In May 2016, the United States Department of Labor (“DOL”) issued its highly anticipated final rule for defining and delimiting the exemptions for executive, administrative, outside sales and computer employees, otherwise known as the “White Collar Exemptions” (the “Final Rule”). The Final Rule was designed to update the standard salary level that employers must pay their white collar workers in order to continue their treatment as “exempt” from the overtime rules. This alert will highlight the most significant changes mandated by the Final Rule and suggest some options for responding to the changes in the law.
First, a review of the basic considerations for applying the White Collar Exemptions is necessary for understanding the changes mandated by the Final Rule. On the most basic level, the Fair Labor Standards Act (and similar NYS regulations) permit employers to treat certain “white collar” employees as exempt from overtime, if certain conditions are met. Plainly stated, those conditions are as follows:
1. the employee must be paid on a salary basis, not subject to reduction based on quality or quantity of work rather than, for example, on an hourly basis (the “Salary Basis Test”);
2. the employee’s salary must meet a minimum salary level, which prior to the enactment of the Final Rule was $455 per week ($675 per week under New York law) (the “Salary Level Test”); and
3. the employee’s primary job duties must involve the kind of work associated with exempt executive, administrative or professional employees (the “Standard Duties Test”). The Standard Duties Test has very specific requirements which are detailed in the regulations.
The primary impact of the Final Rule is to increase the salary an employee must earn to satisfy the Salary Level Test under federal law. The new minimum salary is $913 per week, or the equivalent of $47,476 per year.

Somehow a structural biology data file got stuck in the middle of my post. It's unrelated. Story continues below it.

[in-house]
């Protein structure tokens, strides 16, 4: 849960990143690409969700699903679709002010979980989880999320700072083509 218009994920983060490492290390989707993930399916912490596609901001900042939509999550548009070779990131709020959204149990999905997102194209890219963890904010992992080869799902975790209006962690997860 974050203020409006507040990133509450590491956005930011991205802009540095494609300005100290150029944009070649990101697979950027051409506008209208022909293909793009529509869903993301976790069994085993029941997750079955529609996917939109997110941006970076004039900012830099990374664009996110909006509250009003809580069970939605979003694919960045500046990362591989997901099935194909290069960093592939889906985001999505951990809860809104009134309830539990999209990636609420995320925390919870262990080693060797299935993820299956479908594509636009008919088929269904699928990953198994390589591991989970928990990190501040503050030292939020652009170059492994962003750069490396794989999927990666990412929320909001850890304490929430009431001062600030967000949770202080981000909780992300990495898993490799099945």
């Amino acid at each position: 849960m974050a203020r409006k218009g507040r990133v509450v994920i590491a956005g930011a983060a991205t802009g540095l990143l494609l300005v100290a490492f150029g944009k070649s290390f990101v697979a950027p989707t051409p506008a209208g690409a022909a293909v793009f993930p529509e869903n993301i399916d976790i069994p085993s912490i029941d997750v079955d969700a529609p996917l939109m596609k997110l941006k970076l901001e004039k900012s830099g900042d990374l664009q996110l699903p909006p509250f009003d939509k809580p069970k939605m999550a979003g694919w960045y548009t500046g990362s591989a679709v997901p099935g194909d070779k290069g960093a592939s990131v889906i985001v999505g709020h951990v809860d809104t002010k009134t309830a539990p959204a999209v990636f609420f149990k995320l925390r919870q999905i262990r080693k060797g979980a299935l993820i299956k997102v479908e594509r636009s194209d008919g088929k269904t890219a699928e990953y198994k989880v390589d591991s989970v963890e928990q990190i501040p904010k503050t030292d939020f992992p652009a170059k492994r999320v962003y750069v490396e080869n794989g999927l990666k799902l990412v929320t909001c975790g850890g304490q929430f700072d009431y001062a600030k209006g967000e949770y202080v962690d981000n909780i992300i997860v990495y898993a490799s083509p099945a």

The new minimum salary level, moreover, will fluctuate over time. The Final Rule sets forth a formula in which the minimum salary must equate to the 40th percentile of earnings of full-time salaried workers from the lowest wage Census Region determined by the DOL. The minimum salary required for exempt status will be re-adjusted every three (3) years, with the first update to take place in 2020.
The Final Rule also raises the compensation level for Highly Compensated Employees who are subject to a less stringent duty test. Under the prior rule, employees earning a salary of $100,000 per year were exempt from the Standard Duties Test given their higher level of compensation. The final rule increases the minimum salary required to qualify as a Highly Compensated Employee from $100,000 to $134,000 annually.
The Final Rule takes effect on December 1, 2016.
The increase in salary mandated by the Final Rule is estimated to directly impact the earnings of more than 5 million employees in the United States. Many employers will struggle to comply with the Final Rule, given that it effectively doubles the existing minimum salary required under federal rules, and represents 35% over the minimum salary required under New York regulations.
Employers do have options. Other than simply complying with the Rule, there are several strategic choices that employers may legitimately make to minimize the impact on their businesses. Among others, these options include: (i) treating the employees as salaried non-exempt and limiting the payment of overtime; (ii) reorganizing workloads and adjusting work schedules; and (iii) adjusting wage rates through contractual agreements with employees to limit overall compensation. These methods should be constructed carefully with the advice of counsel to ensure compliance with the Fair Labor Standards Act and New York law.